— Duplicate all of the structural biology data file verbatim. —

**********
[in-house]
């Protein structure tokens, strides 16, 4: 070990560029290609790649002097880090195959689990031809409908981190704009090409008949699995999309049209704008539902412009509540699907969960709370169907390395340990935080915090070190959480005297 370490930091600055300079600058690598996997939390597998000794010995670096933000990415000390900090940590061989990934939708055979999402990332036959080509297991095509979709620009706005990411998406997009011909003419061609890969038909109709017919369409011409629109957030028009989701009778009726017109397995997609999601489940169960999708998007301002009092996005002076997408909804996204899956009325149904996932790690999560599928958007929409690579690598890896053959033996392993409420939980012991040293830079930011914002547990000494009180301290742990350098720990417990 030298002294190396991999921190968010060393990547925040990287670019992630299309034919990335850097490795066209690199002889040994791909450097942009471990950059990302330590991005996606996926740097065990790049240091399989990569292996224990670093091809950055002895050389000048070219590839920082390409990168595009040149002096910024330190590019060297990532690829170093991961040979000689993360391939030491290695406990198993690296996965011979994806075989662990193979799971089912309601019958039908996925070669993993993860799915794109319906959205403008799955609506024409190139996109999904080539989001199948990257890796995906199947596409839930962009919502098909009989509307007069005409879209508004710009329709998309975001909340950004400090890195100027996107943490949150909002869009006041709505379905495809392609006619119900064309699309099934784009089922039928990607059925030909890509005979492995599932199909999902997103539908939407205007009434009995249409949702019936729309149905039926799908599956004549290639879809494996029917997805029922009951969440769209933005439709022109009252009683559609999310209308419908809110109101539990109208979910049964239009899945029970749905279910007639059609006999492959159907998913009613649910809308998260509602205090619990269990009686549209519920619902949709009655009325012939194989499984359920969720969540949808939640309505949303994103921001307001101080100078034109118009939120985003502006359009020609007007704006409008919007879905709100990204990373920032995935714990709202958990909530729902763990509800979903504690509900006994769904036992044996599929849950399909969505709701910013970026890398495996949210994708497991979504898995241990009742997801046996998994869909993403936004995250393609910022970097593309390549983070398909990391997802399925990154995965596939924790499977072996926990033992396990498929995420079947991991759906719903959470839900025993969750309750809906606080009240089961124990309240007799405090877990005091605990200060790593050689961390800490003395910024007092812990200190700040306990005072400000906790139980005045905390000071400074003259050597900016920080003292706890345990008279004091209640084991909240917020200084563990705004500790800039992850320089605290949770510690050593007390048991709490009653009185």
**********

[in-house]
């Protein structure tokens, strides 16, 4: 070990560029290609790649002097880090195959689990031809409908981190704009090409008949699995999309049209704008539902412009509540699907969960709370169907390395340990935080915090070190959480005297 370490930091600055300079600058690598996997939390597998000794010995670096933000990415000390900090940590061989990934939708055979999402990332036959080509297991095509979709620009706005990411998406997009011909003419061609890969038909109709017919369409011409629109957030028009989701009778009726017109397995997609999601489940169960999708998007301002009092996005002076997408909804996204899956009325149904996932790690999560599928958007929409690579690598890896053959033996392993409420939980012991040293830079930011914002547990000494009180301290742990350098720990417990 030298002294190396991999921190968010060393990547925040990287670019992630299309034919990335850097490795066209690199002889040994791909450097942009471990950059990302330590991005996606996926740097065990790049240091399989990569292996224990670093091809950055002895050389000048070219590839920082390409990168595009040149002096910024330190590019060297990532690829170093991961040979000689993360391939030491290695406990198993690296996965011979994806075989662990193979799971089912309601019958039908996925070669993993993860799915794109319906959205403008799955609506024409190139996109999904080539989001199948990257890796995906199947596409839930962009919502098909009989509307007069005409879209508004710009329709998309975001909340950004400090890195100027996107943490949150909002869009006041709505379905495809392609006619119900064309699309099934784009089922039928990607059925030909890509005979492995599932199909999902997103539908939407205007009434009995249409949702019936729309149905039926799908599956004549290639879809494996029917997805029922009951969440769209933005439709022109009252009683559609999310209308419908809110109101539990109208979910049964239009899945029970749905279910007639059609006999492959159907998913009613649910809308998260509602205090619990269990009686549209519920619902949709009655009325012939194989499984359920969720969540949808939640309505949303994103921001307001101080100078034109118009939120985003502006359009020609007007704006409008919007879905709100990204990373920032995935714990709202958990909530729902763990509800979903504690509900006994769904036992044996599929849950399909969505709701910013970026890398495996949210994708497991979504898995241990009742997801046996998994869909993403936004995250393609910022970097593309390549983070398909990391997802399925990154995965596939924790499977072996926990033992396990498929995420079947991991759906719903959470839900025993969750309750809906606080009240089961124990309240007799405090877990005091605990200060790593050689961390800490003395910024007092812990200190700040306990005072400000906790139980005045905390000071400074003259050597900016920080003292706890345990008279004091209640084991909240917020200084563990705004500790800039992850320089605290949770510690050593007390048991709490009653009185």